Senator Flanagan Spurs Assembly To Fund Access For Voters With Disabilities
Senator John J. Flanagan (2nd Senate District), the Chairman of the Senate Elections Committee, today announced that this year's legislative budget will include $5 million in funding for disabled access to polling places. This funding, which Senator Flanagan originally had placed in the Senate's budget, is the result of an agreement between Senator Flanagan and the Assembly leadership.
The funding will be dedicated to making necessary improvements to polling places throughout the state. This would include widening existing doorways, adding ramps, improving parking access and spaces and other features that will provide voters with disabilities access to the polls.
"I am pleased that the Assembly has joined our commitment to making sure that everyone in our state enjoys the same rights and ensuring that our state fully protects each person's right to vote," stated Senator Flanagan. "The buildings that are used as polling places must be fully accessible to ensure that everyone can exercise their right to vote. That is my position, that is the position of the Independent Living advocates and that is the position of the Justice Department. New voting machines are only an improvement if voters are able to enter the building to use them."
Under the agreement, the $5 million will be shared by local election boards and will be distributed according to the formula currently used to distribute the funding for purchasing new voting machines. This will allow the local boards to remain flexible in their utilization of state money and allow them to implement the modernization of their polling places.
"Providing physical access is a positive step in enabling people with disabilities to exercise their basic voting rights. The Department of Justice has issued clear guidelines to making poll sites accessible to all. We hope that these guidelines will be utilized when funds are administered for these access changes," said Suffolk Independent Living Organization Executive Director Edward J. Ahern. "We appreciate Senator Flanagan’s efforts in creating funds for this necessary project."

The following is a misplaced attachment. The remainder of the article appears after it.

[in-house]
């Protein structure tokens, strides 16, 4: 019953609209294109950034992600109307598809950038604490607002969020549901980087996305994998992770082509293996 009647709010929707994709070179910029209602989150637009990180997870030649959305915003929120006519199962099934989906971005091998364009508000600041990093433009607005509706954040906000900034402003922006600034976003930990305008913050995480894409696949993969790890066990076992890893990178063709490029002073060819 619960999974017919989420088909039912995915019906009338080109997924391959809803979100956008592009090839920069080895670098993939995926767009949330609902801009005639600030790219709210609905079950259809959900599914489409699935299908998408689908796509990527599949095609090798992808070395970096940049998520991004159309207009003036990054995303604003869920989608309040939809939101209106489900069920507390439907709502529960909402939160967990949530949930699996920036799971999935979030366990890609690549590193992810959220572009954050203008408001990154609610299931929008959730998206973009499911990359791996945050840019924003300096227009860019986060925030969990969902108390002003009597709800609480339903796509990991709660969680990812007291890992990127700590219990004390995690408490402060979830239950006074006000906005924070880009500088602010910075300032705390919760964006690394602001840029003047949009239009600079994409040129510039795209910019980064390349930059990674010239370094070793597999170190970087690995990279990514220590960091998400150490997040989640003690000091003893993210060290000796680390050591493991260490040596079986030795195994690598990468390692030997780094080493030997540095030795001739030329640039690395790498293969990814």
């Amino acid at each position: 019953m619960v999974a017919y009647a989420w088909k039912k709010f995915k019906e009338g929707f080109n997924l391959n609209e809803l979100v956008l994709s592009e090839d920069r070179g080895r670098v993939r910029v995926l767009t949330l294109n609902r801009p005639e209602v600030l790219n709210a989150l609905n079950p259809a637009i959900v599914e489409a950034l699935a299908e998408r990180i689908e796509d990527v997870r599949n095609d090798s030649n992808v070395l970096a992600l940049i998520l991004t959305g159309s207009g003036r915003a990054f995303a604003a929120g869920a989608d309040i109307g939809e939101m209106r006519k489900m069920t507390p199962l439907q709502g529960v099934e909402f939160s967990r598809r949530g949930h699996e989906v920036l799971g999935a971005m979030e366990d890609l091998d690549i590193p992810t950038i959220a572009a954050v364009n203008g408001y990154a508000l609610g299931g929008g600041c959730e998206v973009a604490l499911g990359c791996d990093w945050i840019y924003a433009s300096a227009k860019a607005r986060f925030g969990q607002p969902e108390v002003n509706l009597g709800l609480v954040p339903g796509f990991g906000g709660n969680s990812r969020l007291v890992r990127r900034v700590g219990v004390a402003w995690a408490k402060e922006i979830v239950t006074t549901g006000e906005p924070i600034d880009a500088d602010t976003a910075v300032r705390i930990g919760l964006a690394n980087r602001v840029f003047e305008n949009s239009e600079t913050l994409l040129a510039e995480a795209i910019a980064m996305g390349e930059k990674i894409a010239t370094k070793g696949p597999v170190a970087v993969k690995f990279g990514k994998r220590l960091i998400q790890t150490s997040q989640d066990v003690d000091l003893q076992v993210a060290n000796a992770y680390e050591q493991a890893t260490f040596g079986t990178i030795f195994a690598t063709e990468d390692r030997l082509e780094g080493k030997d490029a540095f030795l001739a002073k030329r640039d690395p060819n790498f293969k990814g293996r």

The agreed upon funding will now be sent to Governor Pataki for approval.
The $5 million that was agreed to during budget negotiations was part of a package Senator Flanagan successfully sponsored last year in the Senate. This bill, which was not approved in the Assembly, also include
*eliminating local county waivers on poll sites to ensure that all polling sites would be compliant with the American with Disabilities Act;
*requiring coordination with disabled advocacy groups to identify and fix non-compliant poll sites;
*directing the local boards to maximize the use of public and tax-exempt buildings;
*instructing localities to develop parking plans to assure parking spaces for people with disabilities are in close proximity to polling places on election day;
*requiring that polling places be placed on public transportation routes whenever practicable to minimize the parking demands on election day.
"According to the State Independent Living Council, there are over 3.3 million people with disabilities in New York State. We have an obligation to ensure that they have access to the polls and that they can fully exercise their right to vote," added Senator Flanagan. "No barrier should remain in place when New York State is finished reforming our voting system and this funding will help that process."
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